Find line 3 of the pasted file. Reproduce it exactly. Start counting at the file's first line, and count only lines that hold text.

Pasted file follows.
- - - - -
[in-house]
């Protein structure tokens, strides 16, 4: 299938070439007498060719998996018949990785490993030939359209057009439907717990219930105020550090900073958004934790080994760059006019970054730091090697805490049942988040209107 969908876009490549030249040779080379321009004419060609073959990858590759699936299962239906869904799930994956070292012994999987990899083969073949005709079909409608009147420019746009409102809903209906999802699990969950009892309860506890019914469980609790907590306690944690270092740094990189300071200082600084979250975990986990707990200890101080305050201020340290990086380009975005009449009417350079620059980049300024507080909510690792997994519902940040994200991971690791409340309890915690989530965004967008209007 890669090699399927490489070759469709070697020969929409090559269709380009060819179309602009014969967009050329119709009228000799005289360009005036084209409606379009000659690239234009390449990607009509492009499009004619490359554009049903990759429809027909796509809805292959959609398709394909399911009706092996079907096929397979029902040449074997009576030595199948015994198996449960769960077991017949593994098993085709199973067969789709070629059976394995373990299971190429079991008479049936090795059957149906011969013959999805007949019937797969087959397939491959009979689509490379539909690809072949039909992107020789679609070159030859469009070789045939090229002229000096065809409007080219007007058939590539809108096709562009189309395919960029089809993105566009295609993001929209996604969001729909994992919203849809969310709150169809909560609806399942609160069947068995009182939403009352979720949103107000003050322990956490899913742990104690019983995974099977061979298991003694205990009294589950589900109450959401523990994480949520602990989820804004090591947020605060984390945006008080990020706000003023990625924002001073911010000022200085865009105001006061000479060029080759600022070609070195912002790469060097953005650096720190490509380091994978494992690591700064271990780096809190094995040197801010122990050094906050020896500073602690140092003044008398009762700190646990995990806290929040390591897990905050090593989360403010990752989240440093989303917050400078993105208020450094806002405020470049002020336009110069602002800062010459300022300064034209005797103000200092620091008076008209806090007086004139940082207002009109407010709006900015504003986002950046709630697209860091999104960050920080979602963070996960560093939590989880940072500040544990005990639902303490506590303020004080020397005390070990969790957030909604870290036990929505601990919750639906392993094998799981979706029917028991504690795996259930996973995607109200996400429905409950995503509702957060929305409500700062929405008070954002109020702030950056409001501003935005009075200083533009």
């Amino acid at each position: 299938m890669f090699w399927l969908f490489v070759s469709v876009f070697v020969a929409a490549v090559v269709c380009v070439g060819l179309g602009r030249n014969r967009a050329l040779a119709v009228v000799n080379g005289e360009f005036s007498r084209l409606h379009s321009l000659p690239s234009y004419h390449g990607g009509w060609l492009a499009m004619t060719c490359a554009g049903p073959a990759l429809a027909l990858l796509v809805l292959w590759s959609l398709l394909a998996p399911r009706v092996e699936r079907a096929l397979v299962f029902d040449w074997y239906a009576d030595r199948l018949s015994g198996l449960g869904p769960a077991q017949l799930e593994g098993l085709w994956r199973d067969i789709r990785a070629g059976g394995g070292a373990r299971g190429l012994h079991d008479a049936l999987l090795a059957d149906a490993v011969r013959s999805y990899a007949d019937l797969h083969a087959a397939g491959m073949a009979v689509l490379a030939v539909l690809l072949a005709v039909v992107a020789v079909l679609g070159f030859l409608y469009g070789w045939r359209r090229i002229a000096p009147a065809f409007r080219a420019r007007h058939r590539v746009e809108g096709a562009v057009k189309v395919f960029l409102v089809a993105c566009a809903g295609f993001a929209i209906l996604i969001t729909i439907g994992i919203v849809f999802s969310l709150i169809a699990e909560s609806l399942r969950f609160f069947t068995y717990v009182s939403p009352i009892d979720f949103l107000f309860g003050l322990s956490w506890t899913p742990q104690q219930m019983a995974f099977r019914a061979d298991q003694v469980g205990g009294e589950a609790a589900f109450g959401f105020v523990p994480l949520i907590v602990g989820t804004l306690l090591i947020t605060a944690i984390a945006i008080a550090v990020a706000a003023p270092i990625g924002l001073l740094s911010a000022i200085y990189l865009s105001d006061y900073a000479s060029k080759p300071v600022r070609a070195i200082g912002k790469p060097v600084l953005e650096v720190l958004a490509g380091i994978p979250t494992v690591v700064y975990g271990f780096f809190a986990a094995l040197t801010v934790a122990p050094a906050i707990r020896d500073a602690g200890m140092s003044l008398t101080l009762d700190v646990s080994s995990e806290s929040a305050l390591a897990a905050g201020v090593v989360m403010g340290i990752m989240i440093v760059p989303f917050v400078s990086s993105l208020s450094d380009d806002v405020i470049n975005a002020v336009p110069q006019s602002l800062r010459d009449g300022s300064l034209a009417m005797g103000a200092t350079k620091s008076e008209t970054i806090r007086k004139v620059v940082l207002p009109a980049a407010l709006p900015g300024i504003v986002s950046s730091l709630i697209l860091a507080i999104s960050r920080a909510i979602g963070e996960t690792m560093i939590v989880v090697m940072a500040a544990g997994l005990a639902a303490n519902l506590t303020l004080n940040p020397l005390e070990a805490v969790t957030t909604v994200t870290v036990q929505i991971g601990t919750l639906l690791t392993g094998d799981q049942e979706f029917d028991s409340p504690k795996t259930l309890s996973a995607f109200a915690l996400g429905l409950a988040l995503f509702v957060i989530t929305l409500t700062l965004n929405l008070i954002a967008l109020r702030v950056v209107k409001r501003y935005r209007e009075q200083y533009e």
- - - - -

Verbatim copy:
């Amino acid at each position: 299938m890669f090699w399927l969908f490489v070759s469709v876009f070697v020969a929409a490549v090559v269709c380009v070439g060819l179309g602009r030249n014969r967009a050329l040779a119709v009228v000799n080379g005289e360009f005036s007498r084209l409606h379009s321009l000659p690239s234009y004419h390449g990607g009509w060609l492009a499009m004619t060719c490359a554009g049903p073959a990759l429809a027909l990858l796509v809805l292959w590759s959609l398709l394909a998996p399911r009706v092996e699936r079907a096929l397979v299962f029902d040449w074997y239906a009576d030595r199948l018949s015994g198996l449960g869904p769960a077991q017949l799930e593994g098993l085709w994956r199973d067969i789709r990785a070629g059976g394995g070292a373990r299971g190429l012994h079991d008479a049936l999987l090795a059957d149906a490993v011969r013959s999805y990899a007949d019937l797969h083969a087959a397939g491959m073949a009979v689509l490379a030939v539909l690809l072949a005709v039909v992107a020789v079909l679609g070159f030859l409608y469009g070789w045939r359209r090229i002229a000096p009147a065809f409007r080219a420019r007007h058939r590539v746009e809108g096709a562009v057009k189309v395919f960029l409102v089809a993105c566009a809903g295609f993001a929209i209906l996604i969001t729909i439907g994992i919203v849809f999802s969310l709150i169809a699990e909560s609806l399942r969950f609160f069947t068995y717990v009182s939403p009352i009892d979720f949103l107000f309860g003050l322990s956490w506890t899913p742990q104690q219930m019983a995974f099977r019914a061979d298991q003694v469980g205990g009294e589950a609790a589900f109450g959401f105020v523990p994480l949520i907590v602990g989820t804004l306690l090591i947020t605060a944690i984390a945006i008080a550090v990020a706000a003023p270092i990625g924002l001073l740094s911010a000022i200085y990189l865009s105001d006061y900073a000479s060029k080759p300071v600022r070609a070195i200082g912002k790469p060097v600084l953005e650096v720190l958004a490509g380091i994978p979250t494992v690591v700064y975990g271990f780096f809190a986990a094995l040197t801010v934790a122990p050094a906050i707990r020896d500073a602690g200890m140092s003044l008398t101080l009762d700190v646990s080994s995990e806290s929040a305050l390591a897990a905050g201020v090593v989360m403010g340290i990752m989240i440093v760059p989303f917050v400078s990086s993105l208020s450094d380009d806002v405020i470049n975005a002020v336009p110069q006019s602002l800062r010459d009449g300022s300064l034209a009417m005797g103000a200092t350079k620091s008076e008209t970054i806090r007086k004139v620059v940082l207002p009109a980049a407010l709006p900015g300024i504003v986002s950046s730091l709630i697209l860091a507080i999104s960050r920080a909510i979602g963070e996960t690792m560093i939590v989880v090697m940072a500040a544990g997994l005990a639902a303490n519902l506590t303020l004080n940040p020397l005390e070990a805490v969790t957030t909604v994200t870290v036990q929505i991971g601990t919750l639906l690791t392993g094998d799981q049942e979706f029917d028991s409340p504690k795996t259930l309890s996973a995607f109200a915690l996400g429905l409950a988040l995503f509702v957060i989530t929305l409500t700062l965004n929405l008070i954002a967008l109020r702030v950056v209107k409001r501003y935005r209007e009075q200083y533009e």